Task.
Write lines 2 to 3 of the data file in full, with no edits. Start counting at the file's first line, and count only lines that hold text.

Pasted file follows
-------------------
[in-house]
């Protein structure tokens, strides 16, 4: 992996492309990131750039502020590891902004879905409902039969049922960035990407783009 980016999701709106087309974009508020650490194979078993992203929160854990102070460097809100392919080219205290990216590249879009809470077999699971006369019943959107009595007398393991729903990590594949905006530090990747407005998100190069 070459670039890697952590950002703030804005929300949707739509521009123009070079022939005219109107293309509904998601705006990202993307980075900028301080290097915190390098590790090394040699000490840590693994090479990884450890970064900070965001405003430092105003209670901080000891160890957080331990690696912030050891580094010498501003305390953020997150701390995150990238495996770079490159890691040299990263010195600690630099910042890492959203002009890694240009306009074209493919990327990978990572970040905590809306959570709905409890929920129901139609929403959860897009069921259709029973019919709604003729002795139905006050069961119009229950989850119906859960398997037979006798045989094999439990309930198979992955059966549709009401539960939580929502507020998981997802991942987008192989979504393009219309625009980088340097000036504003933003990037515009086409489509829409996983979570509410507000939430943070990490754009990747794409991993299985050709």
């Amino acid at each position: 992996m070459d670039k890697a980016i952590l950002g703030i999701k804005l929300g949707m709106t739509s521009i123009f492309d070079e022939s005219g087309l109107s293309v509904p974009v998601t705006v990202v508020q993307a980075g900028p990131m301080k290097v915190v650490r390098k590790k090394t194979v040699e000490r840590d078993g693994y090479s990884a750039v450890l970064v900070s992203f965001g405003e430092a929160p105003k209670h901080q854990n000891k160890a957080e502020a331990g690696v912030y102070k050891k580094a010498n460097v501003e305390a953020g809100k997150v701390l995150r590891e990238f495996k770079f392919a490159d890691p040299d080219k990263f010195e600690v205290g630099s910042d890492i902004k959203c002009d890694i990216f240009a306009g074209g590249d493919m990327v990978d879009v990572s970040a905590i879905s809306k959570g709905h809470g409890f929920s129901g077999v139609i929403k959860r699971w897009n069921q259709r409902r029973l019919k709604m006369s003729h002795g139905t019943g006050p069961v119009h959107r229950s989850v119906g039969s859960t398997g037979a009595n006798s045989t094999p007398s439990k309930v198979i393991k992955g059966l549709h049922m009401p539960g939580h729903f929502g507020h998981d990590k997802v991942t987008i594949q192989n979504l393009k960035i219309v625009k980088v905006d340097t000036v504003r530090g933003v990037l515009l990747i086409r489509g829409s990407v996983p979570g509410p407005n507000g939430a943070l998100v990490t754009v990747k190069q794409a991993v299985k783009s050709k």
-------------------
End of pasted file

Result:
């Protein structure tokens, strides 16, 4: 992996492309990131750039502020590891902004879905409902039969049922960035990407783009 980016999701709106087309974009508020650490194979078993992203929160854990102070460097809100392919080219205290990216590249879009809470077999699971006369019943959107009595007398393991729903990590594949905006530090990747407005998100190069 070459670039890697952590950002703030804005929300949707739509521009123009070079022939005219109107293309509904998601705006990202993307980075900028301080290097915190390098590790090394040699000490840590693994090479990884450890970064900070965001405003430092105003209670901080000891160890957080331990690696912030050891580094010498501003305390953020997150701390995150990238495996770079490159890691040299990263010195600690630099910042890492959203002009890694240009306009074209493919990327990978990572970040905590809306959570709905409890929920129901139609929403959860897009069921259709029973019919709604003729002795139905006050069961119009229950989850119906859960398997037979006798045989094999439990309930198979992955059966549709009401539960939580929502507020998981997802991942987008192989979504393009219309625009980088340097000036504003933003990037515009086409489509829409996983979570509410507000939430943070990490754009990747794409991993299985050709």
């Amino acid at each position: 992996m070459d670039k890697a980016i952590l950002g703030i999701k804005l929300g949707m709106t739509s521009i123009f492309d070079e022939s005219g087309l109107s293309v509904p974009v998601t705006v990202v508020q993307a980075g900028p990131m301080k290097v915190v650490r390098k590790k090394t194979v040699e000490r840590d078993g693994y090479s990884a750039v450890l970064v900070s992203f965001g405003e430092a929160p105003k209670h901080q854990n000891k160890a957080e502020a331990g690696v912030y102070k050891k580094a010498n460097v501003e305390a953020g809100k997150v701390l995150r590891e990238f495996k770079f392919a490159d890691p040299d080219k990263f010195e600690v205290g630099s910042d890492i902004k959203c002009d890694i990216f240009a306009g074209g590249d493919m990327v990978d879009v990572s970040a905590i879905s809306k959570g709905h809470g409890f929920s129901g077999v139609i929403k959860r699971w897009n069921q259709r409902r029973l019919k709604m006369s003729h002795g139905t019943g006050p069961v119009h959107r229950s989850v119906g039969s859960t398997g037979a009595n006798s045989t094999p007398s439990k309930v198979i393991k992955g059966l549709h049922m009401p539960g939580h729903f929502g507020h998981d990590k997802v991942t987008i594949q192989n979504l393009k960035i219309v625009k980088v905006d340097t000036v504003r530090g933003v990037l515009l990747i086409r489509g829409s990407v996983p979570g509410p407005n507000g939430a943070l998100v990490t754009v990747k190069q794409a991993v299985k783009s050709k």